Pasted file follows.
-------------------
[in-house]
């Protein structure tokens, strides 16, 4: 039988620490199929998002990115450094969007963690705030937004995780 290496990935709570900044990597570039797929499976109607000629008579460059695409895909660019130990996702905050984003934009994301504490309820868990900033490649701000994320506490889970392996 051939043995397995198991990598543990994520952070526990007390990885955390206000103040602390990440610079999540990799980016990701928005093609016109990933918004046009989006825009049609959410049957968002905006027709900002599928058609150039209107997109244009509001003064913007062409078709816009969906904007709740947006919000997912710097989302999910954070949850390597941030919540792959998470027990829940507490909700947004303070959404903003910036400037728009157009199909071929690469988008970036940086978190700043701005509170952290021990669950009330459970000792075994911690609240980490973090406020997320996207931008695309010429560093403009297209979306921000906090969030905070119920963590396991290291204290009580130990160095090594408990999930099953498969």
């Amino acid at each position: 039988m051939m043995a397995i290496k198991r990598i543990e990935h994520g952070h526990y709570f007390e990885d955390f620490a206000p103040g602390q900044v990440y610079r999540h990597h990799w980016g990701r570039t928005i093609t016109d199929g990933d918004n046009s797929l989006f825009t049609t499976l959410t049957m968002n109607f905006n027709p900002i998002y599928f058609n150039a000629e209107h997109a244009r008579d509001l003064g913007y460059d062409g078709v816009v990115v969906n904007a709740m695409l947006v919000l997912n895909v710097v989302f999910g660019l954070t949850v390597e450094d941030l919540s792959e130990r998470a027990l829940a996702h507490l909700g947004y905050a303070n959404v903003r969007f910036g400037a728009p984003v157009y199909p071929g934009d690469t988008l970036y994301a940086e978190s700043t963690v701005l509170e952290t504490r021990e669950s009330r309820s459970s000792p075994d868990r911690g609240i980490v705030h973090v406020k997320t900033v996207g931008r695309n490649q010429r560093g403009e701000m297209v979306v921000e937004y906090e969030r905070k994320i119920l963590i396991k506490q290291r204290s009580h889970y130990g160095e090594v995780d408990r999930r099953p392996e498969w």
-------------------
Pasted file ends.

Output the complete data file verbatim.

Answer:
[in-house]
């Protein structure tokens, strides 16, 4: 039988620490199929998002990115450094969007963690705030937004995780 290496990935709570900044990597570039797929499976109607000629008579460059695409895909660019130990996702905050984003934009994301504490309820868990900033490649701000994320506490889970392996 051939043995397995198991990598543990994520952070526990007390990885955390206000103040602390990440610079999540990799980016990701928005093609016109990933918004046009989006825009049609959410049957968002905006027709900002599928058609150039209107997109244009509001003064913007062409078709816009969906904007709740947006919000997912710097989302999910954070949850390597941030919540792959998470027990829940507490909700947004303070959404903003910036400037728009157009199909071929690469988008970036940086978190700043701005509170952290021990669950009330459970000792075994911690609240980490973090406020997320996207931008695309010429560093403009297209979306921000906090969030905070119920963590396991290291204290009580130990160095090594408990999930099953498969």
């Amino acid at each position: 039988m051939m043995a397995i290496k198991r990598i543990e990935h994520g952070h526990y709570f007390e990885d955390f620490a206000p103040g602390q900044v990440y610079r999540h990597h990799w980016g990701r570039t928005i093609t016109d199929g990933d918004n046009s797929l989006f825009t049609t499976l959410t049957m968002n109607f905006n027709p900002i998002y599928f058609n150039a000629e209107h997109a244009r008579d509001l003064g913007y460059d062409g078709v816009v990115v969906n904007a709740m695409l947006v919000l997912n895909v710097v989302f999910g660019l954070t949850v390597e450094d941030l919540s792959e130990r998470a027990l829940a996702h507490l909700g947004y905050a303070n959404v903003r969007f910036g400037a728009p984003v157009y199909p071929g934009d690469t988008l970036y994301a940086e978190s700043t963690v701005l509170e952290t504490r021990e669950s009330r309820s459970s000792p075994d868990r911690g609240i980490v705030h973090v406020k997320t900033v996207g931008r695309n490649q010429r560093g403009e701000m297209v979306v921000e937004y906090e969030r905070k994320i119920l963590i396991k506490q290291r204290s009580h889970y130990g160095e090594v995780d408990r999930r099953p392996e498969w």